The heat of the season is tough on vehicles. A little prep can help you steer clear of trouble.
Summertime, and the driving is easy—or so you'd think. The weather is good, the road is clear, and the windows are down. But the ease of the season can be a mirage: Its high temperatures and dry air can wreak havoc on your car. Ray Hessner, longtime resident of Arizona and a shop manager for a AAA Owned Auto Repair Center, knows about heat and has some advice for keeping your vehicle running cool.
Fill your fluids.
Due to evaporation, vehicle fluid levels can drop fast when the mercury rises. To help your engine run efficiently all summer, keep everything topped up: motor oil, transmission fluid, power steering fluid, brake fluid, and especially coolant. Says Hessner, "Anything below full can add stress to your car."
Test the charge.
When he moved to Arizona from the Northeast 20 years ago, Hessner thought he'd have fewer battery problems. He was wrong. "Cold weather can give you trouble, but heat really zaps batteries," he says. Extreme temperatures, paired with vibration and increased load (hello, AC!), can cause batteries to break down, often without warning. Hessner suggests having a shop test your battery and give you a "state of health" report to estimate how much life it has left.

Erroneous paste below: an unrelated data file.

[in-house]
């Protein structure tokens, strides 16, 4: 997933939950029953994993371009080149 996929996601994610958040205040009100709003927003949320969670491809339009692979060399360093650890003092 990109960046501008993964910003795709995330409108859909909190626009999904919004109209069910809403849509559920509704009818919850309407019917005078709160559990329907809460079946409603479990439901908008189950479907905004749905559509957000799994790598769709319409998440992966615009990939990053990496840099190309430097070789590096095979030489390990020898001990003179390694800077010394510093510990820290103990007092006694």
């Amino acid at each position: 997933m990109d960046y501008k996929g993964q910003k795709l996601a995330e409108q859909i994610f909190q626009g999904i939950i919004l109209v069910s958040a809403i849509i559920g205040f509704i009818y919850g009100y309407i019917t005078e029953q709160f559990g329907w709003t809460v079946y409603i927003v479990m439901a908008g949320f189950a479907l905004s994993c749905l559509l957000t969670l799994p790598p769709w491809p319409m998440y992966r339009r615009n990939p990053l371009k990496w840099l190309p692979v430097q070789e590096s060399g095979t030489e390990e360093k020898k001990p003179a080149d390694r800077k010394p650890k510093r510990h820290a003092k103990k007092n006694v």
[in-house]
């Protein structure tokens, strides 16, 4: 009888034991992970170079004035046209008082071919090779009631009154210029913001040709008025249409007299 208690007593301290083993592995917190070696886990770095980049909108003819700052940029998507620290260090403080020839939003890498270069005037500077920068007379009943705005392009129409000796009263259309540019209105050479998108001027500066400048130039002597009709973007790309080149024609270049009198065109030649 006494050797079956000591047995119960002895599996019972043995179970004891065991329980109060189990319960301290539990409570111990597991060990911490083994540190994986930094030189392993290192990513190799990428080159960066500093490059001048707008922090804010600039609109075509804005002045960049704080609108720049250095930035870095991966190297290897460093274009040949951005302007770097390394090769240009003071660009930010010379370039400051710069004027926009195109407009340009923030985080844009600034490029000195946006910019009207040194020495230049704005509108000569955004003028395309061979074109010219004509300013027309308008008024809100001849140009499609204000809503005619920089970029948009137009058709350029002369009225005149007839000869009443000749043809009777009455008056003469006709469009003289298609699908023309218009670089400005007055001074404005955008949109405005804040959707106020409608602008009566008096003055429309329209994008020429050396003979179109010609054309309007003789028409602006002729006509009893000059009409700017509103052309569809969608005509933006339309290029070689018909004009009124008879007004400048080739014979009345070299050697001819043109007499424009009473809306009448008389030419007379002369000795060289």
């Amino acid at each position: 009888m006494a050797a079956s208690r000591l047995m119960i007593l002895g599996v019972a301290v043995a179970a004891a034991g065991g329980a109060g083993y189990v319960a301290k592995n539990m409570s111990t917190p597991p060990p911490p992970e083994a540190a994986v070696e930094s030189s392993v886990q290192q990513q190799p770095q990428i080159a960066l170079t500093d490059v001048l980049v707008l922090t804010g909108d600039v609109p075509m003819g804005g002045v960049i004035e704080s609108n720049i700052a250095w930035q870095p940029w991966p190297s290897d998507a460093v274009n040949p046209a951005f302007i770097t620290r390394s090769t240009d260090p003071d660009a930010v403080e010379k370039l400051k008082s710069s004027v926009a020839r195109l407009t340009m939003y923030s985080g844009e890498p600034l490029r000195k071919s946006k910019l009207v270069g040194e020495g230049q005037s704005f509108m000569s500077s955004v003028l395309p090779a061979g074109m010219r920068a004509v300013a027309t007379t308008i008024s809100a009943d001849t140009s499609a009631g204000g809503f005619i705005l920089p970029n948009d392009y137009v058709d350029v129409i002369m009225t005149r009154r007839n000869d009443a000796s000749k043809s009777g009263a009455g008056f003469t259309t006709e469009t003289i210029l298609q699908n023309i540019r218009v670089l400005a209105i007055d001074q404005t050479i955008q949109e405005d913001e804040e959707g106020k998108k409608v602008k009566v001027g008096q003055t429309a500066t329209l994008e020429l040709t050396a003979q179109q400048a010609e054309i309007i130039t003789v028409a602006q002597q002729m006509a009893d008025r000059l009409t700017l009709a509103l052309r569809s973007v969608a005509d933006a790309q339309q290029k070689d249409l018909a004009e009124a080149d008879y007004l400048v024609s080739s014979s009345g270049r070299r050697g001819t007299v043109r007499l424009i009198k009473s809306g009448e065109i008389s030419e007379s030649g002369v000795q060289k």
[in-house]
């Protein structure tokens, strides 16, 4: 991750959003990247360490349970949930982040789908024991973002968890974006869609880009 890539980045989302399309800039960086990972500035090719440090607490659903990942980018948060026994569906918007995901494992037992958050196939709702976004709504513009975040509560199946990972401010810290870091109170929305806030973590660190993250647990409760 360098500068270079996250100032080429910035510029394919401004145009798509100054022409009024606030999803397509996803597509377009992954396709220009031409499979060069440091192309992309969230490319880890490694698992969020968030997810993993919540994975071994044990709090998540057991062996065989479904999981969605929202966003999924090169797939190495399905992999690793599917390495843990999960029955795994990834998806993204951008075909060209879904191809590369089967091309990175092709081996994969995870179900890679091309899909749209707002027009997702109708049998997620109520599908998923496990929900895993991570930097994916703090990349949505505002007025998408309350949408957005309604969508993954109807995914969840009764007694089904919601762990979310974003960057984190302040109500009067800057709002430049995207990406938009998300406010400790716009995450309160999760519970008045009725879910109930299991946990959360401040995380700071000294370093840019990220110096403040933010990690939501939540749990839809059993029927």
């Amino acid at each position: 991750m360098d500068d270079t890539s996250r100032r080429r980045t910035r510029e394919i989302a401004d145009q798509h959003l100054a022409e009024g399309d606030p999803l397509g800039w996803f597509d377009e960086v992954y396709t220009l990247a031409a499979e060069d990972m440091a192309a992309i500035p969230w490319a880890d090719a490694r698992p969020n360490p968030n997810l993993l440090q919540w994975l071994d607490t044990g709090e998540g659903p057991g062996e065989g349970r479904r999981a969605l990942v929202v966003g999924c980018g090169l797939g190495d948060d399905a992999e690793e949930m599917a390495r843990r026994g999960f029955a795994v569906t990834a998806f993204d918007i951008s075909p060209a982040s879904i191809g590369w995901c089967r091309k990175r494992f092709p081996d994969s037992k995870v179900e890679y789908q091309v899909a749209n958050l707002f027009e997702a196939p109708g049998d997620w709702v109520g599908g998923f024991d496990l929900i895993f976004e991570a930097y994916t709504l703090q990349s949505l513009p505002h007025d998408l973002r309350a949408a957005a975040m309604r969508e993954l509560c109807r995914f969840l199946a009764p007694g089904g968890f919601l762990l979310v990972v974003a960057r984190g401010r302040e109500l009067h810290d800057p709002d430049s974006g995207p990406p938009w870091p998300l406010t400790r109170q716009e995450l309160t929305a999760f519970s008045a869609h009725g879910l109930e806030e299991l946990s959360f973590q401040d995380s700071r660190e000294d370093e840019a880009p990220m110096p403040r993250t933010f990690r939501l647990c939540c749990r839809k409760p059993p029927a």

Inspect belts and hoses.
Hoses move coolant between the radiator and the engine, and belts run pumps and fans that cool the whole system. But many of these parts are made of rubber compounds that can crack and blister in hot weather. Ask your mechanic to: check hoses for leaks, soft spots, and loose connections; examine belts for separating layers; and adjust or replace any that are showing wear.
Check the tires.
High temperatures make air expand, so overinflated tires may bulge. Underinflated tires can create excessive friction on already hot roads. Both extremes increase your chances of a blowout. So check your tire pressure whenever you get gas, and make sure it's within the range recommended by the manufacturer. You can usually find that recommendation in the car's owner's manual or on a sticker attached to the doorjamb on the driver's side. While you're at it, check the tread, too.
Update your emergency kit.
If you don't already have an onboard emergency kit stocked with jumper cables, road flares, water, nonperishable food, and first aid supplies, get one. For summer, Hessner adds another item: "An umbrella—to shade yourself from the sun," he suggests.
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This article was originally published in July 2020 and last updated in May 2021.